The Pulkrabek-Bearth duel is a clash of styles and philosophies over the role of county commissioner.
Pulkrabek has said that the job should be part-time, in line with his belief that local government should be smaller. Bearth said it's a job that requires full-time work on behalf of constituents.
Pulkrabek describes himself as "a leader in the effort to keep our property taxes low" and has been confrontational at times over taxes and budgeting matters. Bearth said he favors "keeping the tax rate stable" and would "promote harmony on the board."
Pulkrabek said his priority would be to ensure Washington County continues to have the lowest property tax rate in the seven-county metro area. He cites his experience as a real estate agent and small business owner and past president of the Oakdale Chamber of Commerce.
Bearth wants to establish priorities in the county expense budget. He also favors more planning for the county's anticipated population increase and related transportation needs for cities and townships.
Bearth is a Marine veteran who chaired the drive for a new Oakdale veteran's memorial. He's been chair of Oakdale Summerfest and has managed the Landfall Housing and Redevelopment Authority for seven years.
Bearth has declined to campaign on Pulkrabek's legal troubles involving a fight with a woman in Woodbury last year. In January, Pulkrabek entered an Alford plea to a charge of misdemeanor disorderly conduct, in which he maintained his innocence but recognized that enough evidence might exist for a jury to find him guilty.
After the judge scolded him for violating the public trust, Pulkrabek apologized for "my lapse in judgment" and said he looked forward to "renewed focus" on the county board.
The district contains most of Woodbury, which produces the lion's share of the county's tax revenue and figures into transit planning because of its strategic location along Interstate 94. The race features two aggressive campaigners in a city that will carry even more clout as its population climbs.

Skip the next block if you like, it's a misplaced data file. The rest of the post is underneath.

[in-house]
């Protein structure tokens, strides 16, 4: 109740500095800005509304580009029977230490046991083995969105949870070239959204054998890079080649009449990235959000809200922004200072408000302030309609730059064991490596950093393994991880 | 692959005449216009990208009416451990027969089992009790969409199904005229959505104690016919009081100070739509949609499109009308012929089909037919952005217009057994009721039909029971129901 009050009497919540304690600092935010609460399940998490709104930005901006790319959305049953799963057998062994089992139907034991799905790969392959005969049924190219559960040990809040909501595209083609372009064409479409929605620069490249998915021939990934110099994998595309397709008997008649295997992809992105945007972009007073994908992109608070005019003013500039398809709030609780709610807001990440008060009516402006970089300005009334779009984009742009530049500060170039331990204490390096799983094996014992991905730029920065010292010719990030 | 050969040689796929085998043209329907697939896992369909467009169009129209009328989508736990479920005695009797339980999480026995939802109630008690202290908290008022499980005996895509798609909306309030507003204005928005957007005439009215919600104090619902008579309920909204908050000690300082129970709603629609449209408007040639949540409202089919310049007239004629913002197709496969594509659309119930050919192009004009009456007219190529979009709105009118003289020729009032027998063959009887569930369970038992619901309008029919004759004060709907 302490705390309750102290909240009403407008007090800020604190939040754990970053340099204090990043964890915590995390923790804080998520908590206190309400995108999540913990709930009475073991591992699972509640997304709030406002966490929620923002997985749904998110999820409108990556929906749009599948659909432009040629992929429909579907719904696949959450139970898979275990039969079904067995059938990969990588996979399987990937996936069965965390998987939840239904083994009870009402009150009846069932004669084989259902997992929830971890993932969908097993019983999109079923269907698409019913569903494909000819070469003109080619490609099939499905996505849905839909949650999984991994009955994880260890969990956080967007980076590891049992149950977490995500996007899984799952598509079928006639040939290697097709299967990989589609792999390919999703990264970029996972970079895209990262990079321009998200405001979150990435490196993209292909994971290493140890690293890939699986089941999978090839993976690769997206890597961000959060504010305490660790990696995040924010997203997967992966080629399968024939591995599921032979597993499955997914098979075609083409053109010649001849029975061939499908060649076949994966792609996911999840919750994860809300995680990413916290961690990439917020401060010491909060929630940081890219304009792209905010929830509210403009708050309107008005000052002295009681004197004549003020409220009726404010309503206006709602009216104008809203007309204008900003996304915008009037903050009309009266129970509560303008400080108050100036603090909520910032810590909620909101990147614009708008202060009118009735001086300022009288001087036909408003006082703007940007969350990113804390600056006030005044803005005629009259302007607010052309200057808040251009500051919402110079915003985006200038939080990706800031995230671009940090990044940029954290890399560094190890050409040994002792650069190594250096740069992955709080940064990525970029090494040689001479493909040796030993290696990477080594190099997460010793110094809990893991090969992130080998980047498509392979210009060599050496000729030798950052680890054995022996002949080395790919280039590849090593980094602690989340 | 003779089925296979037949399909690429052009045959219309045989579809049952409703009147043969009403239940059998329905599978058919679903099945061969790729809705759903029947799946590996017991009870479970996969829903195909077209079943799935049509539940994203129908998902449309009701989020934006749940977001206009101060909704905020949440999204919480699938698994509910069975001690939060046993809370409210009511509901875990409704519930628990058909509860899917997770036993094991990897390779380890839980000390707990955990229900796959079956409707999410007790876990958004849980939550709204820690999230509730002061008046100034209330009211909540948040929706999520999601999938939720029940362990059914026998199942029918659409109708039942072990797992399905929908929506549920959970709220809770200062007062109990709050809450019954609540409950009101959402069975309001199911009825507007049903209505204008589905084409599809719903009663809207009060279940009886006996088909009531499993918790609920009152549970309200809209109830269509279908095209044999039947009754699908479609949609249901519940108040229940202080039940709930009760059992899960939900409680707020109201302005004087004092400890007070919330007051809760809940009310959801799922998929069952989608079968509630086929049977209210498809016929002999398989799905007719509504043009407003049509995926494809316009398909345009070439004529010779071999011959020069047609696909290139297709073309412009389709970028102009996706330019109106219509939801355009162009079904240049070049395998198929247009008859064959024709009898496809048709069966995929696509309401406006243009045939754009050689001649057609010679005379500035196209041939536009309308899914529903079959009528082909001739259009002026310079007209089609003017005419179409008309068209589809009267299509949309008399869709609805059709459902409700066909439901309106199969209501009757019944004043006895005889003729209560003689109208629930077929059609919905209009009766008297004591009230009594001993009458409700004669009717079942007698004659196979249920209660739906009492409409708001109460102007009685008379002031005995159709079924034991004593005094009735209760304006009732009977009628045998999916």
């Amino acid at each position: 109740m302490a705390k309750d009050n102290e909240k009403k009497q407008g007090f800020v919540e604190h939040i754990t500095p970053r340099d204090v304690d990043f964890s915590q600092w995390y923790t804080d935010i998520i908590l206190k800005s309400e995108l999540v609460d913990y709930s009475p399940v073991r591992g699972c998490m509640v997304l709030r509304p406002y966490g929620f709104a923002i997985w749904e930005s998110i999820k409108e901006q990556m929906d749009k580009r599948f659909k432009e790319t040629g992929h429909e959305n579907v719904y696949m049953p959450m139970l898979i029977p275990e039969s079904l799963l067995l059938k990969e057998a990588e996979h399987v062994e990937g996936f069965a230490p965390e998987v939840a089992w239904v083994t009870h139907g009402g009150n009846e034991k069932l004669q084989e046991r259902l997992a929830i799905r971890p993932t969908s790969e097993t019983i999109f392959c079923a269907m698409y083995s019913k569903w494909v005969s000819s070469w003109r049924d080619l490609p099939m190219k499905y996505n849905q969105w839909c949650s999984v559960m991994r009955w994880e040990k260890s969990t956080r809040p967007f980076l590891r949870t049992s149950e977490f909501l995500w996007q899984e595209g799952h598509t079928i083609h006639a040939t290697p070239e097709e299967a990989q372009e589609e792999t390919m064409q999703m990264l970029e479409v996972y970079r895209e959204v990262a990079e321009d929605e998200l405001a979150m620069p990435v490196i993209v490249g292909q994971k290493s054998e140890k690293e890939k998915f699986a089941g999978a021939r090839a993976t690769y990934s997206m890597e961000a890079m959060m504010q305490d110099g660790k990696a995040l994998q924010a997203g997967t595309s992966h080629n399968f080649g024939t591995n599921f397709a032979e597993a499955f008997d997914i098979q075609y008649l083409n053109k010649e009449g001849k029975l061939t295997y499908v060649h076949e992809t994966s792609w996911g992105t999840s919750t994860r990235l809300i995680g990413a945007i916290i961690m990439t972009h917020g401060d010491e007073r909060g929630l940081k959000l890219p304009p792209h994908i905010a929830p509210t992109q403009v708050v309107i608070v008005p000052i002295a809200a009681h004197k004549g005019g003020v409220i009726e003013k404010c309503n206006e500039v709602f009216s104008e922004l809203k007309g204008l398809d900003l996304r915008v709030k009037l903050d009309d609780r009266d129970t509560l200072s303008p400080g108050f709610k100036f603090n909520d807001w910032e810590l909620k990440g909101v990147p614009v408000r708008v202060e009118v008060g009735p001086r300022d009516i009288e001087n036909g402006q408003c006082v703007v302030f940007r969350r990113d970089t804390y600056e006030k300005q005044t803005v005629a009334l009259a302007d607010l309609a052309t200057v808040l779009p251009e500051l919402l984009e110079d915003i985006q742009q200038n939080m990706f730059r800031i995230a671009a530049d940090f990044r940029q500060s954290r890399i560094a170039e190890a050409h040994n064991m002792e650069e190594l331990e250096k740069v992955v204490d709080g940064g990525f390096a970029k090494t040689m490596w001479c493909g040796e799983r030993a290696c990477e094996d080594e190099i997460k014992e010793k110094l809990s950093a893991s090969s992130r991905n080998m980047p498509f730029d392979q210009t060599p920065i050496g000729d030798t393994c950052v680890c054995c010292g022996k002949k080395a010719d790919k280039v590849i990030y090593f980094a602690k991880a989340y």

Weik has been one of the feistier members of the County Board. She is seen as a policy wonk, prone to long explanations of committee work, but she's also recognized by most fellow board members as having done her homework.
"I pledge an open-door policy to bring Woodbury's collective voice to the table about priority topics, including plans to dynamically grow our tax base and provide strategic initiatives online for improved transparency," she said.
If Weik is re-elected, she's next in the rotation to chair the County Board in 2013. Before replacing Commissioner Dick Stafford in 2008, she worked for Medtronic in regulatory compliance and as a professional in clinical laboratories.
Weik cites her experience on behalf of the Gateway Corridor, the I-94 stretch slated to become a major transit path, and said she's worked with state lawmakers to give counties more flexibility in implementing state-imposed spending mandates.
Remakel said the county needs a strategic plan for economic development. She would achieve that by placing more emphasis on Washington County's amenities, encouraging industry clusters, creating partnerships with local governments and business, and supporting job training and placement programs.
"I can disagree with people without being disagreeable and bring them to consensus," she said. Remakel was a high school science teacher in South Washington County Schools for 37 years. She served on the Woodbury City Council, the city parks commission and the county library board.
Remakel said that, as a 34-year resident of Woodbury, she would bring an understanding of the city's history.
Kevin Giles • 651-925-5037, Twitter: @stribgiles